Originally Posted by mitiempo
To my knowledge there is not an output breaker on the Freedom 25. You will need a breaker panel after the inverter's output.
Brian, you're right, there isn't, and that's exactly what I was getting at. The 110 V outlets shown in Brad's diagrams are wrong because here's how the Freedom I/C works:
The Freedom takes the place of 120V shorepower when you are away from shorepower for the 120V loads. So, the shorepower comes into the boat, but instead of going to the AC main breaker, it first goes to the Freedom. The Freedom has an internal switch that determines if shorepower is present. If it is, it passes it through to the AC main breaker. If not, then either the inverter is energized by the Link 2000 or the switch on the Freedom. In no case can both sources of AC power (i.e., shorepower AND inverter power) be ON at the same time.
The AC wiring is: shorepower to boat inlet, to Freedom, to AC main breaker, then to the AC loads, whatever they may be.
Either the inverter OR the shorepower is the source of AC into the AC main breaker.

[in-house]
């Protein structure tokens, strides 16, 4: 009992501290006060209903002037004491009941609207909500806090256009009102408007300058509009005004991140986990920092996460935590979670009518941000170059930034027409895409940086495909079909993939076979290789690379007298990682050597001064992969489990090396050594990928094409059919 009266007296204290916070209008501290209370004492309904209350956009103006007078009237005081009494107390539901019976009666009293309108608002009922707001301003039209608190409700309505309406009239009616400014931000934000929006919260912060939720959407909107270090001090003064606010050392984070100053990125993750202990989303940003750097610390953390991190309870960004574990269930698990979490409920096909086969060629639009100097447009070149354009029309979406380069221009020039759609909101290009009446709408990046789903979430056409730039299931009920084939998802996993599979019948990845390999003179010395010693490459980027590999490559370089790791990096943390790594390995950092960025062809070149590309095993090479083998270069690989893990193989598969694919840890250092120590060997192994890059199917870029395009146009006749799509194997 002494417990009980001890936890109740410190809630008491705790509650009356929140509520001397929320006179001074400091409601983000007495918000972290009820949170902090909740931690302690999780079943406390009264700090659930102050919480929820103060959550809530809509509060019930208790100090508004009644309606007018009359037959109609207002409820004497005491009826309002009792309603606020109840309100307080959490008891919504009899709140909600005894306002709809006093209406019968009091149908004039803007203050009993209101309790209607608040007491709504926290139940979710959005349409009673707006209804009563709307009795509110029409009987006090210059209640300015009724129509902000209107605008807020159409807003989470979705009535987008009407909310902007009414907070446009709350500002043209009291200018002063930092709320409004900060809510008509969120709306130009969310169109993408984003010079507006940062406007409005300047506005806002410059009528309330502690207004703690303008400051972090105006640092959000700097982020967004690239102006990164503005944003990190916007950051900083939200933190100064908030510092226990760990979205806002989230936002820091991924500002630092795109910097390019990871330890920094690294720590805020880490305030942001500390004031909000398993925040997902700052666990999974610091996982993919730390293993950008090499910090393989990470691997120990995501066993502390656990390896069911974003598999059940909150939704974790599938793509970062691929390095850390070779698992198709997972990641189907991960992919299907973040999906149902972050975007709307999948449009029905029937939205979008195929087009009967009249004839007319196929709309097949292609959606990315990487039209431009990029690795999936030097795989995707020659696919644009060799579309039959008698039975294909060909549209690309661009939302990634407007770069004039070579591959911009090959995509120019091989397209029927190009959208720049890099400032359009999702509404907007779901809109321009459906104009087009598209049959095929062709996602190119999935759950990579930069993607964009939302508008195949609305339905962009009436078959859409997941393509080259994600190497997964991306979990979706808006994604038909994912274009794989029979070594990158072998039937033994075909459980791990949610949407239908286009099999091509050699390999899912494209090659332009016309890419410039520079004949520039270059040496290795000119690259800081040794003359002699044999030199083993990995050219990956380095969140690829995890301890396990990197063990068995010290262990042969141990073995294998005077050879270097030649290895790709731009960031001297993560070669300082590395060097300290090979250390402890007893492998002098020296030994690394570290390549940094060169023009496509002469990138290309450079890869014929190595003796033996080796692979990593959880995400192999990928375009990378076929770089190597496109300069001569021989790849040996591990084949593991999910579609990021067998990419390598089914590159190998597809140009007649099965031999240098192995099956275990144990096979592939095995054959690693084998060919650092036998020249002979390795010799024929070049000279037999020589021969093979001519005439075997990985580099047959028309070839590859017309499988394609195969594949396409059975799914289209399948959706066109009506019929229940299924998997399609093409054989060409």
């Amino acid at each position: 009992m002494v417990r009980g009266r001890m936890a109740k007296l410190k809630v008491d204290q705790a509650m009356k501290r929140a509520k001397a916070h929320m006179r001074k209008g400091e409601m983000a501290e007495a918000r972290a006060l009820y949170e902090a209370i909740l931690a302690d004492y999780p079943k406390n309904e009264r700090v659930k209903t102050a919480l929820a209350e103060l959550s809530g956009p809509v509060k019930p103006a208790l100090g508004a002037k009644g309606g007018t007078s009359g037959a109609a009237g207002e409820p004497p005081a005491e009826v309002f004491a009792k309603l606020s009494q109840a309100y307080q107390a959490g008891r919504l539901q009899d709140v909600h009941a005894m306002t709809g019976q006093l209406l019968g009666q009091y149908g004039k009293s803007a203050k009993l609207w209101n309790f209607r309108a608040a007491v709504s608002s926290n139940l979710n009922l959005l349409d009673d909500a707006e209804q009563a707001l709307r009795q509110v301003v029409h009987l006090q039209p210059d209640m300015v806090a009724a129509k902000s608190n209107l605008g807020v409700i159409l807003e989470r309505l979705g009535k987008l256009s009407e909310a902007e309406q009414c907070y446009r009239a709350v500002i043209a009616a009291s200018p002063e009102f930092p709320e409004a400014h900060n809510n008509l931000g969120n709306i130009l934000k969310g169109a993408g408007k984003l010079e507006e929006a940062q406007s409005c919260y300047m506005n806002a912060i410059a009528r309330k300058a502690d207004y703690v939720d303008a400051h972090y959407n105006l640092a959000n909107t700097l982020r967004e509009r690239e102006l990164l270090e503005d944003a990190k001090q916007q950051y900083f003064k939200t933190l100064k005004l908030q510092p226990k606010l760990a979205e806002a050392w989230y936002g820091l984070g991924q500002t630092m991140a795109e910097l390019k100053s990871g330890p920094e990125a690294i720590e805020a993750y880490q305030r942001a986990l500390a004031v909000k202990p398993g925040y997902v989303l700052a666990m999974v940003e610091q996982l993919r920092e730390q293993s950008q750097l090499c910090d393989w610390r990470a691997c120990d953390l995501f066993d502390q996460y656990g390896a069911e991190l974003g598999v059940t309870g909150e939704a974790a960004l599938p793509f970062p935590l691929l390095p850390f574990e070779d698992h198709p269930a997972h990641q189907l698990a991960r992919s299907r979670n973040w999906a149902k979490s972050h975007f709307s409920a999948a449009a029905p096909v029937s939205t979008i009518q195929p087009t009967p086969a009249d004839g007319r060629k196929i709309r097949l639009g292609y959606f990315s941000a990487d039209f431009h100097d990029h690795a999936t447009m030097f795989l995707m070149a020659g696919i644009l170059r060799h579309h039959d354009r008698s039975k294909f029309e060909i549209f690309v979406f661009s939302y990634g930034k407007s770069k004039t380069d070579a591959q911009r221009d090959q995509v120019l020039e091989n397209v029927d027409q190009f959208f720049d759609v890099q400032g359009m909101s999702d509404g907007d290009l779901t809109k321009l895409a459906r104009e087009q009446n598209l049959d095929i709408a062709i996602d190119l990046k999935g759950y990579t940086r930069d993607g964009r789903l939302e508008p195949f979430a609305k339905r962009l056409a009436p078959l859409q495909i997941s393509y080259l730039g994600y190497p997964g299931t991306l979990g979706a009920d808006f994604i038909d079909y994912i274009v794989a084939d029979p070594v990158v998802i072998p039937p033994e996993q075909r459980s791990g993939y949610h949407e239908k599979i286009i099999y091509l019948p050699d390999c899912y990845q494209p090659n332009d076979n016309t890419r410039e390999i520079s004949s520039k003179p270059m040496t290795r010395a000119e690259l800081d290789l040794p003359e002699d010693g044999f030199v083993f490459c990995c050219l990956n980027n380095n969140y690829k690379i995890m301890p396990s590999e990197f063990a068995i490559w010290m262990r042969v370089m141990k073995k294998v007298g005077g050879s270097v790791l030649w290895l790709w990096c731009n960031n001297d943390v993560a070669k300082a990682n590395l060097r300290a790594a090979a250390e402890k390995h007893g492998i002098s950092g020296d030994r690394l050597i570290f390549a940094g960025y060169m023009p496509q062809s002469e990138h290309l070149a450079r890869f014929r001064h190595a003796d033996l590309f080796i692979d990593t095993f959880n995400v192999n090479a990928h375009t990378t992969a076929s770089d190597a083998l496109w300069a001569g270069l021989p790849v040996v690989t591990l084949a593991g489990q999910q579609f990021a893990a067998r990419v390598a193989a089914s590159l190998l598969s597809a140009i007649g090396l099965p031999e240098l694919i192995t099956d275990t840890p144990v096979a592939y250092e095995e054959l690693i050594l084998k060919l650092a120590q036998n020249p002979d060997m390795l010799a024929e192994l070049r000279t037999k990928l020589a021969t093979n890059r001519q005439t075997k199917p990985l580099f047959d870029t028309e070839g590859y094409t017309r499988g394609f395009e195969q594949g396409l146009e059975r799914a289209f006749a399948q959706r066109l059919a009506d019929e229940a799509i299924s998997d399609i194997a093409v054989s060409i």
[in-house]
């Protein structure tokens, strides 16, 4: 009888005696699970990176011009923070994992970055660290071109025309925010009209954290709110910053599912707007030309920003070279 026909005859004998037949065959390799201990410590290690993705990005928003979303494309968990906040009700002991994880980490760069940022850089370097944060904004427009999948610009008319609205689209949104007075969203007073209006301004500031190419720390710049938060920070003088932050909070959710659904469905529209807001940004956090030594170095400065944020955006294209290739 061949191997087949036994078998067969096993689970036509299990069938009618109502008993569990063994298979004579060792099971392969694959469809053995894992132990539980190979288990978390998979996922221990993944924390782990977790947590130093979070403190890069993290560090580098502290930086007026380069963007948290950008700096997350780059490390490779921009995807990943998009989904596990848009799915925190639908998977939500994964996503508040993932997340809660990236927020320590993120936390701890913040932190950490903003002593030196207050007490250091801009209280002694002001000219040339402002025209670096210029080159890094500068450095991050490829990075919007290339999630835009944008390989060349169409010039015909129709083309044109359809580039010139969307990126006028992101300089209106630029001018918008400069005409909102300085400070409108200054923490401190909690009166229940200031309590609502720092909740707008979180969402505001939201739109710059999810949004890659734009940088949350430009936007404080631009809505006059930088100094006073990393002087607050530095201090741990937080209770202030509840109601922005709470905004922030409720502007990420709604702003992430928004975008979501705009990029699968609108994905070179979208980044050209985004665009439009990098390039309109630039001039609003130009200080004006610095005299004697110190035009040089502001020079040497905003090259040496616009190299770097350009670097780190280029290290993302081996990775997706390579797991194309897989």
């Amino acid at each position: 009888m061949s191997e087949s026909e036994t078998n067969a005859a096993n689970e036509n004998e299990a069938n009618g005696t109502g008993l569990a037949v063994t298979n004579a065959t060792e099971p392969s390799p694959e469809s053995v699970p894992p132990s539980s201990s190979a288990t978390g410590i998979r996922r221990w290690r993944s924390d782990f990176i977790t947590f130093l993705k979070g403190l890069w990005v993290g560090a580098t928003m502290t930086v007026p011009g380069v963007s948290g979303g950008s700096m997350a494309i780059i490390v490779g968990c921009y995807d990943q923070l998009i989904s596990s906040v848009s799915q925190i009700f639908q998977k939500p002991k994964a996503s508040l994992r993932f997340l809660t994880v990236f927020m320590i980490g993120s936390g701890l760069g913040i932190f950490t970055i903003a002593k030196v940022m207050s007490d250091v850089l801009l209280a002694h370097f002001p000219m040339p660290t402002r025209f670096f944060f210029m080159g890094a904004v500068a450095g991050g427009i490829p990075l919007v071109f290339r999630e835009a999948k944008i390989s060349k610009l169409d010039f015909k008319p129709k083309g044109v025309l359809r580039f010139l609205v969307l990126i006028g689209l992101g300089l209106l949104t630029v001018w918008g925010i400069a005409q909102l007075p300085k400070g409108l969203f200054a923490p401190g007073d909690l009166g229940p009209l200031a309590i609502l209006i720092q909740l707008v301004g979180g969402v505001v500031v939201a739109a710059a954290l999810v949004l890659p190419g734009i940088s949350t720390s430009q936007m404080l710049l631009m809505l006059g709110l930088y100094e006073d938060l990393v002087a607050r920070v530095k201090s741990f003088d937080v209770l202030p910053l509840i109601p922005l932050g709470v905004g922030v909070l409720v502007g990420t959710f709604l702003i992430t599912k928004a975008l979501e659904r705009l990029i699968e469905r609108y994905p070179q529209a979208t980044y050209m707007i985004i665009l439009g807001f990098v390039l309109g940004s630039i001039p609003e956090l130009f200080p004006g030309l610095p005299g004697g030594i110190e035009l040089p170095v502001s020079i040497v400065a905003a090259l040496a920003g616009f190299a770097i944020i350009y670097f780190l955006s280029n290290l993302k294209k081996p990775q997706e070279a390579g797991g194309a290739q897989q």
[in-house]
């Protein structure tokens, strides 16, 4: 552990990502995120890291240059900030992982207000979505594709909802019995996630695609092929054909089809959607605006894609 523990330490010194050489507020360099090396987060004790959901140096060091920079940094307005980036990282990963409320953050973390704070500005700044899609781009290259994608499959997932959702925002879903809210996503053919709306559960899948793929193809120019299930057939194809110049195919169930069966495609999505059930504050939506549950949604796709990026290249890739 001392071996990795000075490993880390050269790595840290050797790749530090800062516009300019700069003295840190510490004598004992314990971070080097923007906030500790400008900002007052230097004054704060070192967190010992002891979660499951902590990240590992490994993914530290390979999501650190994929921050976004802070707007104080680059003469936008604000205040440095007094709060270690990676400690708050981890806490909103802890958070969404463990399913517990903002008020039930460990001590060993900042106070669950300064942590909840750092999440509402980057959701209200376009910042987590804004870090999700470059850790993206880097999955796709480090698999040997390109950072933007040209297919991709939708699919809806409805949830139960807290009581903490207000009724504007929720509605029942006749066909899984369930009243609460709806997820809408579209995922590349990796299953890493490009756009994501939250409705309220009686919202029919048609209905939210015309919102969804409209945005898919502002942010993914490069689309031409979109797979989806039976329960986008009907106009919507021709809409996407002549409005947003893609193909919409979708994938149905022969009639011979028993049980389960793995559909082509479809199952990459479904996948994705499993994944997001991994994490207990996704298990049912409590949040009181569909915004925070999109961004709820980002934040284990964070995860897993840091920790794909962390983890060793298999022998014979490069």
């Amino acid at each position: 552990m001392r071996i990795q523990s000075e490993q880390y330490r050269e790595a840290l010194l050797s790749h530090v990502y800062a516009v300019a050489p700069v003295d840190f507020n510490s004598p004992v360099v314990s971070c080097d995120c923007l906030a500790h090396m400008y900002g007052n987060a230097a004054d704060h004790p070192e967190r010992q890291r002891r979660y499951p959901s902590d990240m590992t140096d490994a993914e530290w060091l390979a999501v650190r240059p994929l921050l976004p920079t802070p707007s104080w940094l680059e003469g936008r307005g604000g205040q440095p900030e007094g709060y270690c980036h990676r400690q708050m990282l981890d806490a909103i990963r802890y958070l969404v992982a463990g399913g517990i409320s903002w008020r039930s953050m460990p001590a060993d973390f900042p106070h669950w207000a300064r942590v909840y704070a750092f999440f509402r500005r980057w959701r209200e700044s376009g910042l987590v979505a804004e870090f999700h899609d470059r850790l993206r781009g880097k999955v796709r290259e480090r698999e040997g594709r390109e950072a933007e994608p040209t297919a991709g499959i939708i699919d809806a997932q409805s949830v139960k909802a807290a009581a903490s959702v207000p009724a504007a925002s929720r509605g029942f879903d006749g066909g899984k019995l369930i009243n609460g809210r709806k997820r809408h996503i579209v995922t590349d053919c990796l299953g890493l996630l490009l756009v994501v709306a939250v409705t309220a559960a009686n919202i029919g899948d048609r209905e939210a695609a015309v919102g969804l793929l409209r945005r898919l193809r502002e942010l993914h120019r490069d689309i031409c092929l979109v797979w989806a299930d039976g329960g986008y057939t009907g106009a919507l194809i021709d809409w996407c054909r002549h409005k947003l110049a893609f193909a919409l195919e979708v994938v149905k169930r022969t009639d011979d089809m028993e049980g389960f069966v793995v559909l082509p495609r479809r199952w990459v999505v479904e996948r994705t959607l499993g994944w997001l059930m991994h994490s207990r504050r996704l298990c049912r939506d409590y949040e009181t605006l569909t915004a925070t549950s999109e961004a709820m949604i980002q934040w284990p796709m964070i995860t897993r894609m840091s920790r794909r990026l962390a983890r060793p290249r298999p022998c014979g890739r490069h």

This may simply be a misunderstanding on how the Freedom works for Brad, or indeed his boat may actually be wired this way, in which case the 120V outlets wouldn't work off the inverter as drawn.
Brad, if I understand you correctly, you said: "When we are off the boat (and typically 100 miles away) is when the other dump load will be needed." I don't get it. Why would you want to heat hot water when you're not there? And if so, and you find that elusive 12V thermostat, what happens if it craps out when you're not there?
I really think you're over-thinking a simple boat management issue.
Why not just let the windmill charge the batteries and turn on and off based on standard wind machine technology? And consider only using a simple DC system I/O switch for the 12V element of your hot water heater. You say you're afraid your mate will forget to turn it off. If you run it from your main DC panel, don't you already turn your 1-2-B switch off when you leave the boat (and have the crew trained to do so all the time)?
I'm just having trouble understanding the basic design criteria for what I consider to be an unnecessary complication to a simple system.
But if you can find a way to make it work, I'm all ears.